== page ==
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Western University Canada new lecture series

Lecture Series:  Numerical Methods in Finance

March 21, 2013

Middlesex College, room MC106

Western University (University of Western Ontario)

Dr. Alexey Kuznetsov

Dr. Sebastian Jaimungal


Numerical methods for Levy processes

Levy processes are great objects for mathematical modeling: they are relatively simple,

there are many of them, and they fit the data better than some other popular models. The major

problem is that it is hard to compute things numerically. For example, there are dozens of good

research papers on pricing barrier options in the Variance-Gamma or CGMY models, but there is

no clear winner among these algorithms. A new trend has emerged in the last five years:

instead of banging one’s head against the wall while trying to compute things in one of the standard

models (VG, CGMY, NIG, KoBoL, etc.), let us try to find similar Levy processes, where computations

would be simpler, more efficient (and more enjoyable). In these lectures we will discuss some

recent progress in this area. First, we will give a general introduction to Levy processes, including

some results from fluctuation theory. Second, we will discuss two popular numerical algorithms for

computing Fourier/inverse Laplace transform. Finally, we will discuss Levy processes with

hyper-exponential jumps and will examine in detail several examples, including finding the

distribution of the first passage time, pricing barrier options and Asian options.


Optimal Execution of Accelerated Share Repurchases

Accelerated share repurchases (ASRs) allow a corporation to repurchase a significant portion of its

shares immediately, while shifting the burden of reducing the impact and uncertainty in the trade

to a broker. The broker must then purchase the shares from the market over several days or weeks.

Some contracts allow the broker to specify when the repurchase ends, at which point the corporation

and the broker exchange the difference between the arrival price and the TWAP or VWAP over the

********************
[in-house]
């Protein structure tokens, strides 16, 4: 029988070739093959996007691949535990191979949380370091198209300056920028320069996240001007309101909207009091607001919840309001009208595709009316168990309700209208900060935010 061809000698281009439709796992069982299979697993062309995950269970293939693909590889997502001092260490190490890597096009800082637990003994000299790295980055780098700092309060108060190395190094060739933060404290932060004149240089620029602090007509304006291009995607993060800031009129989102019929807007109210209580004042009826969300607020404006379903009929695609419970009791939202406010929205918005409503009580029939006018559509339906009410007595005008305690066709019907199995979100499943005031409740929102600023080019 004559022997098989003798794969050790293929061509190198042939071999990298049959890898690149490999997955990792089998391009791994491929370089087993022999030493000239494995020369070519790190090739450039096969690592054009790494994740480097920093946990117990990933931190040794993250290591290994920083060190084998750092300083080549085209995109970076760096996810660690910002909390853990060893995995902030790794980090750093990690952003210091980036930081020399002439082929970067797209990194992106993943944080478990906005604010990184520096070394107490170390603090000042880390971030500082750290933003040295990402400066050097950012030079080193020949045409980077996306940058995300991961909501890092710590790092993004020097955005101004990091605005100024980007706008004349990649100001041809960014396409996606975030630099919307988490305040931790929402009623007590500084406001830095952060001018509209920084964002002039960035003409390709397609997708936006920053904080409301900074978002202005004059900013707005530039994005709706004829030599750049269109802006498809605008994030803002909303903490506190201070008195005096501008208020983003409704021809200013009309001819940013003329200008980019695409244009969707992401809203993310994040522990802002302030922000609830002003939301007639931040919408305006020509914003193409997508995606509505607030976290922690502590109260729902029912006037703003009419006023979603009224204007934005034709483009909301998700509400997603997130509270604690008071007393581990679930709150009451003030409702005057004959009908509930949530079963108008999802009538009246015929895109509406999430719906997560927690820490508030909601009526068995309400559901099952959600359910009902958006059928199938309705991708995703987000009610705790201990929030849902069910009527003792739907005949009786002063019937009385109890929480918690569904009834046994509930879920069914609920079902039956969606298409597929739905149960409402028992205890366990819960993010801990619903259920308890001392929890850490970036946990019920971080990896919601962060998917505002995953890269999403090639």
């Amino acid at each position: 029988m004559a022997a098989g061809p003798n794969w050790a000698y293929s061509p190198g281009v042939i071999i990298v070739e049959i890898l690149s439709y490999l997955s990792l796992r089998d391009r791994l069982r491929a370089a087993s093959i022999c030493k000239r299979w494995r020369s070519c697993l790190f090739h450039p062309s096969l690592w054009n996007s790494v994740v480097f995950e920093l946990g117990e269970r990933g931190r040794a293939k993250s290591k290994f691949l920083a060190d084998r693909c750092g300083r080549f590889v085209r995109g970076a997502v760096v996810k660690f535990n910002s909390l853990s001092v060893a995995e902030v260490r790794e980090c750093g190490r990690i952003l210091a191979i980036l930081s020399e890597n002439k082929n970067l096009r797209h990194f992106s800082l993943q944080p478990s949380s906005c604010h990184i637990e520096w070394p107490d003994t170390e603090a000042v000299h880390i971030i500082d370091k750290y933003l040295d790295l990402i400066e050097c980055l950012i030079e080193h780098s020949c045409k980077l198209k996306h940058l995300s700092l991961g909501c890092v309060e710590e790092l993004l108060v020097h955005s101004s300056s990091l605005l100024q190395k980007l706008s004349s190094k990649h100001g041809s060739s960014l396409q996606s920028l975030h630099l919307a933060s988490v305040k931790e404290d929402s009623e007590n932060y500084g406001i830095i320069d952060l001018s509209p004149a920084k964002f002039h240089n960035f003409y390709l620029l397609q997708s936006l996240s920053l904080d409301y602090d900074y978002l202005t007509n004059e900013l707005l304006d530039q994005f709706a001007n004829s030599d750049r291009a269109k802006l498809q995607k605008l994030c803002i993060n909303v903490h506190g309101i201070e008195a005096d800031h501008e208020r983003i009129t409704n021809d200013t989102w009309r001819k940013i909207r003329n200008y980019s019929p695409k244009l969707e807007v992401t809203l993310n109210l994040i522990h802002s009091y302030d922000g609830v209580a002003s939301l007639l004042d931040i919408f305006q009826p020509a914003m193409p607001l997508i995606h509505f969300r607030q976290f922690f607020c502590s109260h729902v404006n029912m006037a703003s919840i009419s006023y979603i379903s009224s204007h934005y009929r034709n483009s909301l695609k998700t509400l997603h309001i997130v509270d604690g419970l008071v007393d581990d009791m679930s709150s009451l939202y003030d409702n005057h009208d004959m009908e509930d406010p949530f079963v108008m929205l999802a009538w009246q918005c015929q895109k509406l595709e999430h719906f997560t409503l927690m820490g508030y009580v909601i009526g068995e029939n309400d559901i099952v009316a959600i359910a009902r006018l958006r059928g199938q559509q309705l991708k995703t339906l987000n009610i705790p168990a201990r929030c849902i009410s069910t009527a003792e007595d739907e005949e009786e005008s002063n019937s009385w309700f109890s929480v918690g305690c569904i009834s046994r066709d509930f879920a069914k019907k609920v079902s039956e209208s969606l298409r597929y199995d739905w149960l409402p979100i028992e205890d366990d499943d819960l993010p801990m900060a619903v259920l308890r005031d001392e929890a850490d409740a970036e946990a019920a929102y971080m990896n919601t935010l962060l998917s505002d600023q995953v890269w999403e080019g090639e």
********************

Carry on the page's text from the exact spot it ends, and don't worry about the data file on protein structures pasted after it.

trading period plus a spread. Hence, the broker effectively has an American option embedded within

an optimal execution problem. In this work, we address the broker’s optimal execution and exit

strategy taking into account the impact that trading has on the market. We demonstrate that it is

optimal to exercise when the average price (TWAP or VWAP) exceeds a time-dependent proportion

of the fundamental price. Moreover, we develop a dimensional reduction of the stochastic control

and stopping problem and show how the dynamic programming equations can be efficiently solved

numerically and explore the qualitative behavior of the optimal trading and exit strategies.

This Lecture Series has organized by SIAM Student Chapter of Western University, which is co-sponsored by the departments of Applied Mathematics and

Statistical & Actuarial Sciences. Registration fee is 10 CAD. Registration by email: For additional info, please call 1-519-6612111 ext 86828

Dr. Kenneth Jackson


Computation of Loss Distribution Based on the Structural Model for Credit Portfolios

Credit risk analysis and management at the portfolio level is a challenging issue for financial institutions

due to their portfolios’ large size, heterogeneity and complex correlation structure. We propose several

new asymptotic methods and exact methods to compute the distribution of a loanportfolio’s loss in the

CreditMatrics framework. For asymptotic methods, we give an approximation based on the

Central Limit Theorem (CLT), which gives more accurate approximations to the conditional portfolio loss

probabilities compared with existing approximations. To further increase the accuracy of approximations

for lumpy portfolios, we introduce a hybrid method which combines an asymptotic approximation with

Monte Carlo simulation. For exact methods, we improve the efficiency by exploiting the sparsity that often

arises in the obligors’ conditional losses. A sparse convolution method and a sparse FFT method are proposed,

which enjoy significant speedups compared with the straightforward convolution method. We also construct

truncated versions of the sparse convolution method and the sparse FFT method to further improve their

efficiency. To balance the aliasing errors and roundoff errors incurred in the truncated sparse FFT method,

an optimal exponential windowing approach is developed as well.

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